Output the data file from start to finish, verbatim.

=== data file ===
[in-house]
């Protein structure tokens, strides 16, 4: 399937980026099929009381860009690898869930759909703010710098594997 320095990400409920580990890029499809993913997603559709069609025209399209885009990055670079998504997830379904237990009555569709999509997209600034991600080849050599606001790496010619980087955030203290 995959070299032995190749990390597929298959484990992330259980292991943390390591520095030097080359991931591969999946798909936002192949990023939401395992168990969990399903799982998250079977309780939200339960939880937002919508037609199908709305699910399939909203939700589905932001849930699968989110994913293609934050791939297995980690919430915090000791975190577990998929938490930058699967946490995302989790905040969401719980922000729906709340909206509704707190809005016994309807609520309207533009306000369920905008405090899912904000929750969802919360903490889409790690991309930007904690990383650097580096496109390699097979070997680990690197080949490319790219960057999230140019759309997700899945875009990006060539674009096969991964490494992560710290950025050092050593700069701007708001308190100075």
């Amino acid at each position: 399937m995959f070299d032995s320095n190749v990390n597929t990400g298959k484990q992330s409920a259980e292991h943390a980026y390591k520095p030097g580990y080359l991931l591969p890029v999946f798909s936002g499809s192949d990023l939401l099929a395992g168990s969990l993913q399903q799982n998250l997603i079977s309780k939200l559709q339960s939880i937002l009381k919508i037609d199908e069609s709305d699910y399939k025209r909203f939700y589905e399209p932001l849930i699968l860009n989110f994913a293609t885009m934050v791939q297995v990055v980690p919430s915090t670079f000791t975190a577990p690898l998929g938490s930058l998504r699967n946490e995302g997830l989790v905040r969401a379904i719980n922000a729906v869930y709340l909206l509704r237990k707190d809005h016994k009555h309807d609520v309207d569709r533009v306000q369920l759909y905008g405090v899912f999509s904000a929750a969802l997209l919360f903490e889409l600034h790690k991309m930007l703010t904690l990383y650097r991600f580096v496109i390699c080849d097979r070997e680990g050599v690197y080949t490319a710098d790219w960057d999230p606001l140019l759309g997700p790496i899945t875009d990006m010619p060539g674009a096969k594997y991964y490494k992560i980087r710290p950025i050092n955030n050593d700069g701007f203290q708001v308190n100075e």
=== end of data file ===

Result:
[in-house]
């Protein structure tokens, strides 16, 4: 399937980026099929009381860009690898869930759909703010710098594997 320095990400409920580990890029499809993913997603559709069609025209399209885009990055670079998504997830379904237990009555569709999509997209600034991600080849050599606001790496010619980087955030203290 995959070299032995190749990390597929298959484990992330259980292991943390390591520095030097080359991931591969999946798909936002192949990023939401395992168990969990399903799982998250079977309780939200339960939880937002919508037609199908709305699910399939909203939700589905932001849930699968989110994913293609934050791939297995980690919430915090000791975190577990998929938490930058699967946490995302989790905040969401719980922000729906709340909206509704707190809005016994309807609520309207533009306000369920905008405090899912904000929750969802919360903490889409790690991309930007904690990383650097580096496109390699097979070997680990690197080949490319790219960057999230140019759309997700899945875009990006060539674009096969991964490494992560710290950025050092050593700069701007708001308190100075």
């Amino acid at each position: 399937m995959f070299d032995s320095n190749v990390n597929t990400g298959k484990q992330s409920a259980e292991h943390a980026y390591k520095p030097g580990y080359l991931l591969p890029v999946f798909s936002g499809s192949d990023l939401l099929a395992g168990s969990l993913q399903q799982n998250l997603i079977s309780k939200l559709q339960s939880i937002l009381k919508i037609d199908e069609s709305d699910y399939k025209r909203f939700y589905e399209p932001l849930i699968l860009n989110f994913a293609t885009m934050v791939q297995v990055v980690p919430s915090t670079f000791t975190a577990p690898l998929g938490s930058l998504r699967n946490e995302g997830l989790v905040r969401a379904i719980n922000a729906v869930y709340l909206l509704r237990k707190d809005h016994k009555h309807d609520v309207d569709r533009v306000q369920l759909y905008g405090v899912f999509s904000a929750a969802l997209l919360f903490e889409l600034h790690k991309m930007l703010t904690l990383y650097r991600f580096v496109i390699c080849d097979r070997e680990g050599v690197y080949t490319a710098d790219w960057d999230p606001l140019l759309g997700p790496i899945t875009d990006m010619p060539g674009a096969k594997y991964y490494k992560i980087r710290p950025i050092n955030n050593d700069g701007f203290q708001v308190n100075e």